Solan purchased the Property in 1986, and exercised his dominion and control over the Property in several corroborated instances. From the time of purchase, Solan paid all taxes and insurance. [Note 12] He also dealt with others as the owner of the Property. In 1989, the St. Vincent’s Neighborhood Association began construction on the Monsignor Lyons Development at 162-164 Bolton Street. Solan gave building contractors permission to use the Property as a “staging area” where they could store lumber and other materials during construction. Brian Mahoney, a member of the neighborhood association, confirmed this arrangement, as he personally observed the construction equipment stored on the Property. [Note 13] In addition to granting permission to St. Vincent’s Neighborhood Association to store construction materials on the Property, Solan employed various people to make repairs and maintain the Property throughout the years. Gary Lynch, owner of a local business near the Property, stored some of Solan’s maintenance equipment (for example, shovel, rock salt, weed wacker, gardening tools) at his store for Solan’s convenience, beginning in approximately 1991. Solan would pick up his equipment about once a month in order to work on the Property. Solan employed Thomas Dignan, a handyman/roofer, for various maintenance jobs on the Property, beginning in approximately 1996. Mr. Dignan cut grass, shoveled snow, and did other “odd jobs” around the Property.

Solan used the Property many times throughout the years since purchasing it in 1986. He may not have exercised exclusive dominion and control over his lot, but, importantly, he has demonstrated that the LaFaces also did not have exclusive use of the Property. The LaFaces had the burden as to each element of adverse possession. Their use of the Property was not to the exclusion of the true owner, defeating their claim of adverse possession. See Peck, 34 Mass. App. Ct. at 557, with the exception of the portions of the Property on which the two chimneys are located. The chimneys protrude approximately 14 inches onto the Property. The two chimneys, constructed of brick comprising part of the wall of the building on 263 West Second Street appear to have always been a part of the building and present when first purchased by the Hadayas in 1975. They predate the respective ownerships of the parties to this action, and appear original to the residence.

III. Defendants Are Entitled to a Prescriptive Easement for the Bathroom Vents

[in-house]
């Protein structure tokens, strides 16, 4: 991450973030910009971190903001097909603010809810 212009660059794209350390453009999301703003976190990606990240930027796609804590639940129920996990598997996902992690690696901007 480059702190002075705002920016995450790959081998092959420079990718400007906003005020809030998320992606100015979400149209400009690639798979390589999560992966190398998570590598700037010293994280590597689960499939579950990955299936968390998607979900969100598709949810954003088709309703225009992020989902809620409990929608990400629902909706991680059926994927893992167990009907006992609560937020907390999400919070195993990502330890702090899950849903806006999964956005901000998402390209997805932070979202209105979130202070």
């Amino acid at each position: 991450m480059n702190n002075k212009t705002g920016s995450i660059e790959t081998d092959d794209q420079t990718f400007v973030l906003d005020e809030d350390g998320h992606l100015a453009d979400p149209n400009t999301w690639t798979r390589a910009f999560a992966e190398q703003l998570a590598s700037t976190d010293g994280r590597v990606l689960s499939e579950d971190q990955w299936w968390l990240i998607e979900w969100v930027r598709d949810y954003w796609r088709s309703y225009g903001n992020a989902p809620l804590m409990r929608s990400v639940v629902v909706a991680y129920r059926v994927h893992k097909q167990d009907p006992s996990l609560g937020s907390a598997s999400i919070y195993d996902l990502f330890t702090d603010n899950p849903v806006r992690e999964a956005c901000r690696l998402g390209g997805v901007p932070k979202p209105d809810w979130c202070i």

To establish a prescriptive easement, a party must prove open, notorious, adverse, and continuous or uninterrupted use of the servient estate for a period of not less than twenty years. G. L. c. 187, § 2; Ryan v. Stavros, 348 Mass. 251 , 263 (1964); Tucker v. Poch, 321 Mass. 321 , 323 (1947). As with an adverse possession claim, the party claiming a prescriptive easement has the burden of proof and persuasion on each element. Ivons–Nispel, Inc. v. Lowe, 347 Mass. 760 , 762 (1964). Failure to provide sufficient evidence on any of the elements defeats the entire prescriptive easement claim. Gadreault v. Hillman, 317 Mass. 656 , 661 (1945).

The LaFaces have proven the requisite elements for a prescriptive easement for three bathroom vents protruding several inches from their building on 263 West Second Street over the Property.

Salvatore LaFace installed the bathroom vents himself in or around 1976. Exhibit 12A shows the brick wall of 263 West Second Street that borders the Property. Although blurry, the photograph shows a bathroom vent in the identical location as in later, clearer pictures. See Ex. 12B. As noted above, supra note 9, Exhibit 12A is a photograph that could have been taken at any time between 1976 and 1993, and Mr. LaFace testified he believed it shows 263 West Second Street in approximately 1976. Additionally, the City of Boston Building Department issued an “Inspectors Violation Report” concerning the second and third floor bathroom fans and lights at 263 West Second Street in 1977, confirming that two vents existed as of 1977. The vents, whether in place in 1976 or 1977, meet the twenty-year requirement for a prescriptive easement.

The LaFaces hold a prescriptive easement over the Property for the bathroom vents, but failed to prove the required twenty years for the decks constructed at the rear of their building. The decks were constructed in 1993 and protrude approximately 14 inches onto the Property. Because they were constructed in 1993, they have not yet reached the twenty-year period for adverse possession or for a prescriptive easement. The encroaching portions of the decks, if any now remain, must be removed. See Brandao v. Docanto, 80 Mass. App. Ct. 151 , 159 (2011) (citing Peters v. Archambault, 361 Mass. 91 , 92 (1972) (stating that a landowner is entitled to the removal of an encroachment on his property, even if cost of removal is substantial in comparison to any injury suffered)).